archive_art  collection 
4 days ago
Württ. Kunstverein Stuttgart: Public Library
With:, Vuk Cosic, Kenneth Goldsmith, Library Genesis, Herman Wallace’s Library, Monoskop, Postcapital Archive, Praxis, Cornelia Sollfrank, UbuWeb,
und andere

October 30 – November 2, 2014
Württembergischer Kunstverein and Akademie Schloss Solitude

With: Daniel García Andújar, Dusan Barok, Vuk Cosic, Hans D. Christ, Sean Dockray, Iris Dressler, Jan Gerber, Herbordt / Mohren, Henrik Hillenbrand / Oliver Kraft / Björn Kühn / Anna Romanenko, Olia Lialina, Sebastian Lütgert, Marcell Mars, Tomislav Medak, Irit Rogoff, Simon Sheikh, Femke Snelting, Cornelia Sollfrank, Felix Stalder, Jean-Baptiste Joly, Sophie-Charlotte Thieroff and others

A conference about today’s conditions of knowledge production: from the neoliberal politics of education and the monopolization of “intellectual property” to alternative critical and anarchistic ways of sharing and “borrowing” knowledge.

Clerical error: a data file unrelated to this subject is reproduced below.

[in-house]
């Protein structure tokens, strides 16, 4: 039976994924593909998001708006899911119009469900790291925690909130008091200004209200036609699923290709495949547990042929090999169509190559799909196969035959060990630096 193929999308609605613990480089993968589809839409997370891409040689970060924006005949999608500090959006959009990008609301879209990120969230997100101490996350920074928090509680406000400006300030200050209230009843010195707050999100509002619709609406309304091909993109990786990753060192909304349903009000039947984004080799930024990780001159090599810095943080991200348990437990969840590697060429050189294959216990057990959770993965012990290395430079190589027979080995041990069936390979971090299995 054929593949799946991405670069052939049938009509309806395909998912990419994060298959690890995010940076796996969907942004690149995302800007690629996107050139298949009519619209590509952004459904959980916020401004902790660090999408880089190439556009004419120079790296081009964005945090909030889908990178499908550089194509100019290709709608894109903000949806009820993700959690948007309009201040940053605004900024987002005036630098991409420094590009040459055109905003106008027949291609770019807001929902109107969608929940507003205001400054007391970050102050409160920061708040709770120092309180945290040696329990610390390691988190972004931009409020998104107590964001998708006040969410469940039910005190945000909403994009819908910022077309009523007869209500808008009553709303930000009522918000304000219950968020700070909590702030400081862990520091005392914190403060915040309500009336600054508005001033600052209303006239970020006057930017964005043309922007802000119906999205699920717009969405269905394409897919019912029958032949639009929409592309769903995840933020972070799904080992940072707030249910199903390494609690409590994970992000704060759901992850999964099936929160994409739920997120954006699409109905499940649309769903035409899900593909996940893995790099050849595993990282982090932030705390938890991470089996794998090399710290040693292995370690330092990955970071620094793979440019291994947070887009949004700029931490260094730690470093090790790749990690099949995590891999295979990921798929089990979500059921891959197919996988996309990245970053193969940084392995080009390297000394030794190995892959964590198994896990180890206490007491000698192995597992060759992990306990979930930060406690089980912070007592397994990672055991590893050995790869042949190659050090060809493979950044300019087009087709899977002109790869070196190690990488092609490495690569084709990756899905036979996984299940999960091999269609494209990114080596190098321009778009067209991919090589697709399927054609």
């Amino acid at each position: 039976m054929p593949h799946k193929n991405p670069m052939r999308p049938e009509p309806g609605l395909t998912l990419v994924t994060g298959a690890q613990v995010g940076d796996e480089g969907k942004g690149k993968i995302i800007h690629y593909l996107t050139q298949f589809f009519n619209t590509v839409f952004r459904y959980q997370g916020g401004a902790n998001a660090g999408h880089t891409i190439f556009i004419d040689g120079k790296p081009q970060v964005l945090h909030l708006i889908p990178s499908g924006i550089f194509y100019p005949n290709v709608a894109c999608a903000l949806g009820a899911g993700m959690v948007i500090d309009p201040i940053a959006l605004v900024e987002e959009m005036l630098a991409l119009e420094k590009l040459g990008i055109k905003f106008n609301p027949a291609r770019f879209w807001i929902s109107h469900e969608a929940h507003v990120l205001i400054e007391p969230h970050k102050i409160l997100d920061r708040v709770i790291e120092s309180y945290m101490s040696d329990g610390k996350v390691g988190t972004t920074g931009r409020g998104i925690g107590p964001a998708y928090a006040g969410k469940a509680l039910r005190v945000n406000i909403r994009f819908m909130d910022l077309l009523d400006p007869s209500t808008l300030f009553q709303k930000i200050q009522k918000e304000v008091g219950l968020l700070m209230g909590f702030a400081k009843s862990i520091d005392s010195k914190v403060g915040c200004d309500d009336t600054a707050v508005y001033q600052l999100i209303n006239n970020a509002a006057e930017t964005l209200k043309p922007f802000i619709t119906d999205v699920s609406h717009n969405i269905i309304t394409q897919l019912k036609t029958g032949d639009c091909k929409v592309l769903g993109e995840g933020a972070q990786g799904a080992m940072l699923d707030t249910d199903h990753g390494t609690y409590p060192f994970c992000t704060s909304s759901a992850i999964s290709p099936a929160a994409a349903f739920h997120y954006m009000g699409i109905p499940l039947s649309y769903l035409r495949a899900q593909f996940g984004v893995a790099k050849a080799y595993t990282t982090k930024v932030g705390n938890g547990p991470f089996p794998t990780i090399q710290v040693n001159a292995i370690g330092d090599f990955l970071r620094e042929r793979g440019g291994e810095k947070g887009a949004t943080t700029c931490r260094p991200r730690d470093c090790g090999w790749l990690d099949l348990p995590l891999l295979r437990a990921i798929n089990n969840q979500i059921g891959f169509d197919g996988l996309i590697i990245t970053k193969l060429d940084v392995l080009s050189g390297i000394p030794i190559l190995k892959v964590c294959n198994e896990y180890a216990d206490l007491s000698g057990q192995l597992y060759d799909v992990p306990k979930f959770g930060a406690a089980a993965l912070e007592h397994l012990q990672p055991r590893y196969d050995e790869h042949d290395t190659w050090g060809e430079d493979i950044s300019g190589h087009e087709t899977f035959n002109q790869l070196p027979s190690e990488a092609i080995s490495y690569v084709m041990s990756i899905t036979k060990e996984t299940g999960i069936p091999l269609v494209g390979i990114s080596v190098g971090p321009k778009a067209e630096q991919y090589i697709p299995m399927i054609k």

libraries  conference 
5 days ago
Urban Omnibus » Actionable Cartographies
I think the artist’s desire to find connections between dissimilar things and to make interesting and unexpected juxtapositions has helped to inform my sensibilities as a librarian. And cartography taught me that disparate bits of information can be layered and aligned spatially. So many different things have a spatial footprint, and there is tremendous power in making spatial relationships manifest visually....

The geospatial librarian component of my job requires thinking about information spatially throughout the institution, both within and outside the map collection. We are becoming increasingly aware of the extent to which information of all kinds — texts, images, or meta-data that don’t have an obvious longitude and latitude — is implicitly spatial. I work to expose those connections, to make that implicit spatial information explicit.